Report on Fuego (Guatemala) — December 1999
Bulletin of the Global Volcanism Network, vol. 24, no. 12 (December 1999)
Managing Editor: Richard Wunderman.
Fuego (Guatemala) 28-29 December explosions expelled ash and a 900-m-tall plume
Please cite this report as:
Global Volcanism Program, 1999. Report on Fuego (Guatemala) (Wunderman, R., ed.). Bulletin of the Global Volcanism Network, 24:12. Smithsonian Institution.
14.473°N, 90.88°W; summit elev. 3763 m
All times are local (unless otherwise noted)
Fuego resumed eruptive activity on 21 May 1999 (BGVN 24:04). No reports are currently available to describe August through 27 December activity.
On 28-29 December observers noted weak, moderate, and some strong explosions that emitted gray ash 100-800 m S and SW of the vent. By the evening of 28 December it was possible to observe incandescent material over the crater. The rising ash formed a black column to 300-500 m altitude, blowing S. Until 1040, seismic data revealed 22 explosions, many of moderate amplitude.
Ash expulsions continued with associated earthquakes until 0915 the following day. Later in the reporting interval, the eruptive and associated seismic activity decreased with the exception of ~35 minutes on 28 December, when a black column of ash (blowing SW) continued to escape. Consistent explosions gave off gray ash in weak-to-moderate plumes; these reached up to ~900 m over the crater. Wind carried portions of the ash plume to the E, S, and SW. When strong, the explosions were audible in nearby villages such as El Parcelamiento Morelia and Aldea Panimanche. Volcano watchers chiefly saw explosions at night, when incandescent material rose over the crater.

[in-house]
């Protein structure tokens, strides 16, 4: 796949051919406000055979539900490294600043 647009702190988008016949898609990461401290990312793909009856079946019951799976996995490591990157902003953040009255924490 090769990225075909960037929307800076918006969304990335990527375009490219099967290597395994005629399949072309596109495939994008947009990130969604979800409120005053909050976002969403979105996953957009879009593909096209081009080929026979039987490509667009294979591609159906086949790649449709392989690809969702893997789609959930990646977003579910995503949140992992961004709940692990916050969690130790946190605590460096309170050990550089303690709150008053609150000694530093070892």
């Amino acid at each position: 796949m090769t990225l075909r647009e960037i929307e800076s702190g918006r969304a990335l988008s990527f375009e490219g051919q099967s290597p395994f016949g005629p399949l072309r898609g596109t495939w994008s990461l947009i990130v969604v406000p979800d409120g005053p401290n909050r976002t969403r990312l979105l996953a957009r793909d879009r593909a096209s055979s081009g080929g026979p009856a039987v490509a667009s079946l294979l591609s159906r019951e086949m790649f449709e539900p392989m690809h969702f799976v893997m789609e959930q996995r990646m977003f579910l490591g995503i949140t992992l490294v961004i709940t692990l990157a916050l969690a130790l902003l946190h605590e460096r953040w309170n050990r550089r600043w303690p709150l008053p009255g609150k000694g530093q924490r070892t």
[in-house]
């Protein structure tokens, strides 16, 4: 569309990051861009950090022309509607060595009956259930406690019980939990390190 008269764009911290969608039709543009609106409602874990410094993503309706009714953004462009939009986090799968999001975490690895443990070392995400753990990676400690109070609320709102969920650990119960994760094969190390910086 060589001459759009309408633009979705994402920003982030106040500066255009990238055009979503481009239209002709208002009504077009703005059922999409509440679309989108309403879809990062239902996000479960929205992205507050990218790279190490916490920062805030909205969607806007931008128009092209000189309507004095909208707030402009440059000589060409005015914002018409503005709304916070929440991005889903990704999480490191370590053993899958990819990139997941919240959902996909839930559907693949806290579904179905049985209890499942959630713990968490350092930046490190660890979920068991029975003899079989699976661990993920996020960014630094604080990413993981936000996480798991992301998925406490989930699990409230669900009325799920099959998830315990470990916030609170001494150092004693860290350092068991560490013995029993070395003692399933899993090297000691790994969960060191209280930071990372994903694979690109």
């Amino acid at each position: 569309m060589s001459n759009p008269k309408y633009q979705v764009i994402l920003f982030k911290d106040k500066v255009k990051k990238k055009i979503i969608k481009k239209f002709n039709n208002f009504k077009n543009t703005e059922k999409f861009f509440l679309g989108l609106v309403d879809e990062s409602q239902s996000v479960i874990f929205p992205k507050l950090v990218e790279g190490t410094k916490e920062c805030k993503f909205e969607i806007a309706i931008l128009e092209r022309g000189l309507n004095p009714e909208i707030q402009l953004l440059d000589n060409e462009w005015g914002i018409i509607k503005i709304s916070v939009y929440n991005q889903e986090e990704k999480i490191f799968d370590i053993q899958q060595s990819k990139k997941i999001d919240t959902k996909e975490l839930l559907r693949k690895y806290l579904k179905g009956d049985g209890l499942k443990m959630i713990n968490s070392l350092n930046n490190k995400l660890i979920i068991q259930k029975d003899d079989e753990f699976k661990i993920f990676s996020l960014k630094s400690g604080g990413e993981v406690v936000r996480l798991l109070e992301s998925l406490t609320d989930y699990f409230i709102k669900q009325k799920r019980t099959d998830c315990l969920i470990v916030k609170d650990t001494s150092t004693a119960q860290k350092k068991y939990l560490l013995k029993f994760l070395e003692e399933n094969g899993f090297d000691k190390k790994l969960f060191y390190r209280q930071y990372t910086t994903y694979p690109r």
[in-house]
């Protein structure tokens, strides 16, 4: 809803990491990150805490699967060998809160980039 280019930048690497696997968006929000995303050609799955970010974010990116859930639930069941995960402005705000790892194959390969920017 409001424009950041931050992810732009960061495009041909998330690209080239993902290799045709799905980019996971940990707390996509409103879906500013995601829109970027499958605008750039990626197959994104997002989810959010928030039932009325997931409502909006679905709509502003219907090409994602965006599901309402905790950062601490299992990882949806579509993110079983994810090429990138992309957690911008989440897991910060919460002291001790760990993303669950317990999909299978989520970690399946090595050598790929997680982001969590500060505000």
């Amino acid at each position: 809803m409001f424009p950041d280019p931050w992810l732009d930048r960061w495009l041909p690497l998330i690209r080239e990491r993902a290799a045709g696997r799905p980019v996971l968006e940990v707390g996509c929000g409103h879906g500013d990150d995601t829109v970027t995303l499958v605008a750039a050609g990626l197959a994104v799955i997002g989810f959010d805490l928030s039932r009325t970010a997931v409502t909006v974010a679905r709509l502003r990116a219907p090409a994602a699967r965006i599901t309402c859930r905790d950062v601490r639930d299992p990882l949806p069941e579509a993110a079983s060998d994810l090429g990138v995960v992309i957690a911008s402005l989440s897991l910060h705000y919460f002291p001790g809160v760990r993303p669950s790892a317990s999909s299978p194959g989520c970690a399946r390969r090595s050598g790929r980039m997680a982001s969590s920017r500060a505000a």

General Reference. Chesner, C.A., and Rose, W.I., 1984, Geochemistry and evolution of the Fuego Volcanic Complex, Guatemala: JVGR, v. 21, p. 25-44.
Geologic Background. Volcán Fuego, one of Central America's most active volcanoes, is also one of three large stratovolcanoes overlooking Guatemala's former capital, Antigua. The scarp of an older edifice, Meseta, lies between Fuego and Acatenango to the north. Construction of Meseta dates back to about 230,000 years and continued until the late Pleistocene or early Holocene. Collapse of Meseta may have produced the massive Escuintla debris-avalanche deposit, which extends about 50 km onto the Pacific coastal plain. Growth of the modern Fuego volcano followed, continuing the southward migration of volcanism that began at the mostly andesitic Acatenango. Eruptions at Fuego have become more mafic with time, and most historical activity has produced basaltic rocks. Frequent vigorous historical eruptions have been recorded since the onset of the Spanish era in 1524, and have produced major ashfalls, along with occasional pyroclastic flows and lava flows.
Information Contacts: Eddie Sánchez and Otoniel Matías, Instituto Nacional de Sismología, Vulcanología, Meteorología e Hydrología (INSIVUMEH), Ministerio de Communicaciones, Transporte y Obras Publicas, 7A Avenida 14-57, Zona 13, Guatemala City, Guatemala.